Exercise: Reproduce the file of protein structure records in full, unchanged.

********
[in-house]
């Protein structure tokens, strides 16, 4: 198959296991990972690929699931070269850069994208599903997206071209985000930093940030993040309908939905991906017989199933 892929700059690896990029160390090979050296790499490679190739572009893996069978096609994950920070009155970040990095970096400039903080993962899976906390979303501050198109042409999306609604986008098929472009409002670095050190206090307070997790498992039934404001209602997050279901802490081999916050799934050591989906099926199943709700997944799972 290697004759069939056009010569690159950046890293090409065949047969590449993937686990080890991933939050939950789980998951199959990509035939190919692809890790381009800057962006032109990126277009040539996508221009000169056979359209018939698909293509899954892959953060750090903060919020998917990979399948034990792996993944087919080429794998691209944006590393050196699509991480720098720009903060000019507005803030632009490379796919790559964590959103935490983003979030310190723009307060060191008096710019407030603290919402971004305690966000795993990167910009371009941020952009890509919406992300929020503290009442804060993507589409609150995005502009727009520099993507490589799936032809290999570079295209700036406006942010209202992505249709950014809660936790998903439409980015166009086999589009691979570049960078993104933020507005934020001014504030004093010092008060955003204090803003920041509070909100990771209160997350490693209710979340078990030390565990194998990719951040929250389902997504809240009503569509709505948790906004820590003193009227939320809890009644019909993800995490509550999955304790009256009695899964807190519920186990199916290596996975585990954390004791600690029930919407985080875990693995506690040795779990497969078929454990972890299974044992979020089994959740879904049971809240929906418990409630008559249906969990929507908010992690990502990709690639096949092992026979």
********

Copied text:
[in-house]
């Protein structure tokens, strides 16, 4: 198959296991990972690929699931070269850069994208599903997206071209985000930093940030993040309908939905991906017989199933 892929700059690896990029160390090979050296790499490679190739572009893996069978096609994950920070009155970040990095970096400039903080993962899976906390979303501050198109042409999306609604986008098929472009409002670095050190206090307070997790498992039934404001209602997050279901802490081999916050799934050591989906099926199943709700997944799972 290697004759069939056009010569690159950046890293090409065949047969590449993937686990080890991933939050939950789980998951199959990509035939190919692809890790381009800057962006032109990126277009040539996508221009000169056979359209018939698909293509899954892959953060750090903060919020998917990979399948034990792996993944087919080429794998691209944006590393050196699509991480720098720009903060000019507005803030632009490379796919790559964590959103935490983003979030310190723009307060060191008096710019407030603290919402971004305690966000795993990167910009371009941020952009890509919406992300929020503290009442804060993507589409609150995005502009727009520099993507490589799936032809290999570079295209700036406006942010209202992505249709950014809660936790998903439409980015166009086999589009691979570049960078993104933020507005934020001014504030004093010092008060955003204090803003920041509070909100990771209160997350490693209710979340078990030390565990194998990719951040929250389902997504809240009503569509709505948790906004820590003193009227939320809890009644019909993800995490509550999955304790009256009695899964807190519920186990199916290596996975585990954390004791600690029930919407985080875990693995506690040795779990497969078929454990972890299974044992979020089994959740879904049971809240929906418990409630008559249906969990929507908010992690990502990709690639096949092992026979």